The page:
Scientists in the UK have achieved a major breakthrough in treating asthma with the revelation of the exact shape of an antibody, following more than 15 years research, according to a study published in the journal Nature Structural & Molecular Biology on April 26.
Led by Brian Sutton at King’s College London, the team uncovered the atomic structure of an important molecule called IgE, understanding how it moves and twists as it binds to receptor proteins on the surface of mast cells in the lungs.
Mast cells are part of our immune system and move across the surface of the lungs, laden with granules that contain histamines. When released, these histamines can cause allergic reactions.
In the case of asthma sufferers, IgE molecules located on mast cells can attract allergens, for example pollen or house-dust mites, causing the cells to release histamines and trigger asthma symptoms, such as breathlessness and wheezing.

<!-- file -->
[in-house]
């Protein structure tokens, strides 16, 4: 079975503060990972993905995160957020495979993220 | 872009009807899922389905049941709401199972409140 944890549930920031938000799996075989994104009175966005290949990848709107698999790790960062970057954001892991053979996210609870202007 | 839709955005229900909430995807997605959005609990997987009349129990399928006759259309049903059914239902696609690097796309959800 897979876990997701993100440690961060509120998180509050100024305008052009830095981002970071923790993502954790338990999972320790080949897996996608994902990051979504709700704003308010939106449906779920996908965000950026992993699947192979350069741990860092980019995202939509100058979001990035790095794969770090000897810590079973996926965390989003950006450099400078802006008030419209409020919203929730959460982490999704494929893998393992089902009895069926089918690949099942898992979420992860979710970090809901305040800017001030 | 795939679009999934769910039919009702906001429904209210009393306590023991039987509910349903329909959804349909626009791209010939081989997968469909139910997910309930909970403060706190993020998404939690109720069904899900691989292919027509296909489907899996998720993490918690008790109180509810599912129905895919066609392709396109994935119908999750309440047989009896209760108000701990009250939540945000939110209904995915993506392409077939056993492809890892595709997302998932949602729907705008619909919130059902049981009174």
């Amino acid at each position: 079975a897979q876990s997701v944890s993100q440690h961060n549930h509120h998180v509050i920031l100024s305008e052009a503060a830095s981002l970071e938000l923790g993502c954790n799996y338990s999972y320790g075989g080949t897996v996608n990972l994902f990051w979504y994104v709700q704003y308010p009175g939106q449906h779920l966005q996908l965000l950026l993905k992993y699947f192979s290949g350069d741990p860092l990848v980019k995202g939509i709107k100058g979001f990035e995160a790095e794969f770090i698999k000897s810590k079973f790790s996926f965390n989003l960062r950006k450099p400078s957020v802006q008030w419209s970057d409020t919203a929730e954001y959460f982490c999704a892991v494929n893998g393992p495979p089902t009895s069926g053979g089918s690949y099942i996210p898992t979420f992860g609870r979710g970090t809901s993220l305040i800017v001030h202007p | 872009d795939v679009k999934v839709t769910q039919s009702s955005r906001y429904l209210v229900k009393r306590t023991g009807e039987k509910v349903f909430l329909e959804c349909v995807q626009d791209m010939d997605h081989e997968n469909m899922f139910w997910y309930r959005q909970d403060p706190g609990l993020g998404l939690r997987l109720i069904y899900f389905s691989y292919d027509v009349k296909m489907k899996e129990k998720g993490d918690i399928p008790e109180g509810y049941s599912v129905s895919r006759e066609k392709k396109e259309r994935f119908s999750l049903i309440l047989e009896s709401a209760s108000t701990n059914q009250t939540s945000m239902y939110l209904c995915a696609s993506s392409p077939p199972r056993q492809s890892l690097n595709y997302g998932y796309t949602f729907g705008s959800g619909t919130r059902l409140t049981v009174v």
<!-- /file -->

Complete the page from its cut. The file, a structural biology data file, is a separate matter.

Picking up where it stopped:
“We are immensely proud of our achievement. Thousands of hours of work by my team, plus that of our collaborators, has brought us to an incredibly exciting point,” Sutton said in a KCL press release.
“Armed with the precise structure of IgE bound to its receptor we stand a great chance of being able to create hugely effective new treatments for allergic asthma.”
The study was funded by Asthma UK, which is now supporting further research by the team—testing a library of small molecules, hoping to find any compounds that might block IgE from attaching to its receptor and thereby prevent asthma.
Dr. Elaine Vickers at Asthma UK said in a press release that there are 5.4 million people with asthma in the UK, and nearly 80% of sufferers have allergies that affect their condition.
"The impact of potential new treatments for allergic asthma resulting from this work could have an enormous impact on the quality of life of people across both the UK and the world,” Vickers added.